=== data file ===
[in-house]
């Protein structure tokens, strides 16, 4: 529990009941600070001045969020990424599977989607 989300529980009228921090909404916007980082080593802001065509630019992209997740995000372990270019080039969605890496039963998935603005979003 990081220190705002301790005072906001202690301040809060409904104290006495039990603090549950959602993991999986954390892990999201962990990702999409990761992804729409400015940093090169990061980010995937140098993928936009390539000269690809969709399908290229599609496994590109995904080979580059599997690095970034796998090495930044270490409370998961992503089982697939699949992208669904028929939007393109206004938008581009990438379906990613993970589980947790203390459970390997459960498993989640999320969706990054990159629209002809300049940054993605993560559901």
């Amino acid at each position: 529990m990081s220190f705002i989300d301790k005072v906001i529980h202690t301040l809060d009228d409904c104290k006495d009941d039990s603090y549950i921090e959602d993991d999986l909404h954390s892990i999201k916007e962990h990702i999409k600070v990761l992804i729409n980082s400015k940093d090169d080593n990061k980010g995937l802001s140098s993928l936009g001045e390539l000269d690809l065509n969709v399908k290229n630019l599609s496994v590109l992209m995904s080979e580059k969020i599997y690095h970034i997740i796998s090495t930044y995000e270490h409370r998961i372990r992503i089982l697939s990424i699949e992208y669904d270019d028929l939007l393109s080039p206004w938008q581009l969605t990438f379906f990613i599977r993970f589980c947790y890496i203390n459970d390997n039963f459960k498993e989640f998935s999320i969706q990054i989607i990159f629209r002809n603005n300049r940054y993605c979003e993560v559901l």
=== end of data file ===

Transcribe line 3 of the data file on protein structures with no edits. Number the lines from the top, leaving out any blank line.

């Amino acid at each position: 529990m990081s220190f705002i989300d301790k005072v906001i529980h202690t301040l809060d009228d409904c104290k006495d009941d039990s603090y549950i921090e959602d993991d999986l909404h954390s892990i999201k916007e962990h990702i999409k600070v990761l992804i729409n980082s400015k940093d090169d080593n990061k980010g995937l802001s140098s993928l936009g001045e390539l000269d690809l065509n969709v399908k290229n630019l599609s496994v590109l992209m995904s080979e580059k969020i599997y690095h970034i997740i796998s090495t930044y995000e270490h409370r998961i372990r992503i089982l697939s990424i699949e992208y669904d270019d028929l939007l393109s080039p206004w938008q581009l969605t990438f379906f990613i599977r993970f589980c947790y890496i203390n459970d390997n039963f459960k498993e989640f998935s999320i969706q990054i989607i990159f629209r002809n603005n300049r940054y993605c979003e993560v559901l």